A Short History of Tea in India

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Traditional tea is a shrub known as the Camellia plant. The Camellia sinensis plant is indigenous to China with sinensis identifying the origin as China. But did you know that there are other variations of camellia plants?

  • Chinese (small leaf) tea [C. sinensis var. sinensis]
  • Chinese Western Yunnan Assam (large leaf) tea [C. sinensis var. assamica]
  • Indian Assam (large leaf) tea [C. sinensis var. assamica]
  • Chinese Southern Yunnan Assam (large leaf) tea [C. sinensis var. assamica]


The assamica variety of tea flourishes in India. The aromatic and invigorating beverage that has transcended boundaries and captivated millions of hearts worldwide, holds a special place in the cultural fabric of India. Renowned for its rich flavors and therapeutic qualities, tea has become an integral part of daily life for countless Indians. But how did this iconic beverage find its way to the Indian subcontinent?

Ancient Beginnings

While tea has been consumed in China for thousands of years, its arrival on Indian shores is a relatively recent phenomenon. The history of tea in India can be traced back to the early 19th century when British colonialists recognized the potential of the Indian subcontinent for cultivating tea.

The East India Company and the Birth of Indian Tea

In the early 19th century, the British East India Company was facing a significant trade imbalance due to the massive imports of tea from China. Seeking a solution, the company saw an opportunity to cultivate tea within the Indian territory. In 1823, the British established the Assam Tea Company, marking the beginning of commercial tea production in India. The indigenous tea plant, Camellia sinensis var. assamica, was discovered growing wild in the Assam region, which further fueled the British ambition to cultivate tea in India.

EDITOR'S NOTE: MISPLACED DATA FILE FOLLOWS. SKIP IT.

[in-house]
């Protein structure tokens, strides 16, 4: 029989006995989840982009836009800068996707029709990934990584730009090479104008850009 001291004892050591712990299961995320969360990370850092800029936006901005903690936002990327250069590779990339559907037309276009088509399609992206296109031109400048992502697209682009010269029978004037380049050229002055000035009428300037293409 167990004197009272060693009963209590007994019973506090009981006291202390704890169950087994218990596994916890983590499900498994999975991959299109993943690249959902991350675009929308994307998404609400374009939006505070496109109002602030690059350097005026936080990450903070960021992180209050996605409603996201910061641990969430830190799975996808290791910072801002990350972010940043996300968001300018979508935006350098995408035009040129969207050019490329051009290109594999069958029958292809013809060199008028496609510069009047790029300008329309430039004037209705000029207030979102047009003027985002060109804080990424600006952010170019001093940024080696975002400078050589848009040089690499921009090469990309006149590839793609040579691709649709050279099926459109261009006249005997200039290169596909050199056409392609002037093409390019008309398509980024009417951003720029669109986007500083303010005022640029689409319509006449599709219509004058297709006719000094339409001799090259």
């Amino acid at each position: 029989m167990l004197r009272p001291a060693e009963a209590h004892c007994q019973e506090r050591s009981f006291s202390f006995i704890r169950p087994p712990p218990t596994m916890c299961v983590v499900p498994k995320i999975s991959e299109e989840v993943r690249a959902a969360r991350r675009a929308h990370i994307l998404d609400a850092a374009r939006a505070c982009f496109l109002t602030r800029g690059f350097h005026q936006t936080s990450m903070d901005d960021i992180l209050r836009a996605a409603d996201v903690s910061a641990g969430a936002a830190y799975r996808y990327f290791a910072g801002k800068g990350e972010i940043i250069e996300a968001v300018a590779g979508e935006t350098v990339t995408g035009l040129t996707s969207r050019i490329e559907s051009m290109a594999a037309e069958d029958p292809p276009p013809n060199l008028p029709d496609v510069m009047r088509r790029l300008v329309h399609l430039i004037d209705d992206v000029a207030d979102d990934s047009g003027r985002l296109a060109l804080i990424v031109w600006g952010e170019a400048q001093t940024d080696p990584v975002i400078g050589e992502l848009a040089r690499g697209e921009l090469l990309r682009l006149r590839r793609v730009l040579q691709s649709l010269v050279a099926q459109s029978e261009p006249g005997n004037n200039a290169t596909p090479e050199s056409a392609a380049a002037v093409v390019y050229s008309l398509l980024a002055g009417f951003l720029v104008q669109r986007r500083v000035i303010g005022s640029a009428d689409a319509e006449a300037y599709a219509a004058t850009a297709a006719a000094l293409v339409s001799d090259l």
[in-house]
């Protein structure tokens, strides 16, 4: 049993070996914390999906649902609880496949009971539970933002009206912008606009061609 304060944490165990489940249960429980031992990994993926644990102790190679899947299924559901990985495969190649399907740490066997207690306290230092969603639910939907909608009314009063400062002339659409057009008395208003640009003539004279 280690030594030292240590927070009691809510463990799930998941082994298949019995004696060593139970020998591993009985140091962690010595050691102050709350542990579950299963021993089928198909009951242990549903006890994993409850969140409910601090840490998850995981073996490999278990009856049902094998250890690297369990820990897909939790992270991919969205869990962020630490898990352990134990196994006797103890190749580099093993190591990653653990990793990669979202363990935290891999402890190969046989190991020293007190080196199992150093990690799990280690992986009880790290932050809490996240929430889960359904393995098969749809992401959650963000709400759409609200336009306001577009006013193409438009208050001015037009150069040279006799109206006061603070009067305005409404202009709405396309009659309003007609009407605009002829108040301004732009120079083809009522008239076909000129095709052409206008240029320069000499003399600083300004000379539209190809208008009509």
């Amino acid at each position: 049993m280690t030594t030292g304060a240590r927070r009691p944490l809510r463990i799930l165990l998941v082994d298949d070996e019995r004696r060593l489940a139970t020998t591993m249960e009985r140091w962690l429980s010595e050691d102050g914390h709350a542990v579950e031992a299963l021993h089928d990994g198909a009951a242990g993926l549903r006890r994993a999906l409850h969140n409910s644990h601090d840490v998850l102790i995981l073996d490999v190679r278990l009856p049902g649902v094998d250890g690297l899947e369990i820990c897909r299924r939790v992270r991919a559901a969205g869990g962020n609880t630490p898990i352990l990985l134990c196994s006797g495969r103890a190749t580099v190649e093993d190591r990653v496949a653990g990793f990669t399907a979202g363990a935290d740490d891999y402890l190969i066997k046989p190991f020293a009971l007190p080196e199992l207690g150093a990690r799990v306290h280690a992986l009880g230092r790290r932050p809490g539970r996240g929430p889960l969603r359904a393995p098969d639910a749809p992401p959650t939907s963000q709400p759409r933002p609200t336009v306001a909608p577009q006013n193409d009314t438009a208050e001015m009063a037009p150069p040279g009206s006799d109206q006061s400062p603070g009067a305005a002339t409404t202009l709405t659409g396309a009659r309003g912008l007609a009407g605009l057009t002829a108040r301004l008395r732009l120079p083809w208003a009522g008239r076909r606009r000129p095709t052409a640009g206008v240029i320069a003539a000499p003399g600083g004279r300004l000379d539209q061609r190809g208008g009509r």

Darjeeling: The Champagne of Teas

As tea production gained momentum, the picturesque region of Darjeeling emerged as a prominent tea-growing destination. With its high altitudes, fertile soil, and unique climatic conditions, Darjeeling proved to be an ideal location for growing high-quality tea. The first tea gardens were established in Darjeeling in the mid-19th century, and soon, the region became synonymous with the exquisite and delicate “Champagne of Teas.”

The Indian Tea Industry Takes Root

Encouraged by the success of tea cultivation in Assam and Darjeeling, the Indian tea industry began to flourish. Plantations were established in various regions across the country, including Nilgiris in South India and Dooars in West Bengal. The tea industry provided employment opportunities for a vast number of Indians and played a crucial role in shaping the socio-economic landscape of these regions.

Chai: The Heartbeat of India

While the British introduced tea to India as a luxury beverage, the true democratization of tea came with the popularization of “chai.” Chai, a unique blend of tea, milk, and spices, has become an integral part of Indian culture and social interactions. Whether enjoyed at roadside stalls, homes, or bustling markets, chai has found a place in the hearts of millions, transcending class, religion, and geographic boundaries.

The Role of India in the Global Tea Trade

Over the years, India’s tea industry has grown exponentially, cementing its position as one of the world’s largest producers and exporters of tea. With its diverse range of teas, including black, green, white, and specialty teas, India caters to the preferences of tea enthusiasts worldwide. The global popularity of Indian tea has contributed significantly to the country’s economy and its global identity.

The captivating history of tea in India is a testament to the indomitable spirit of exploration and enterprise. From its humble beginnings under British colonial rule to becoming an essential part of Indian culture and a global leader in tea production, India’s tea industry has come a long way. Today, as tea lovers around the world savor a cup of Indian tea, they are not only tasting the flavors of the leaves but also the history, tradition, and diversity that make India’s tea heritage truly unique.

American Royal Tea has an assortment of assamica teas featuring Assam black tea!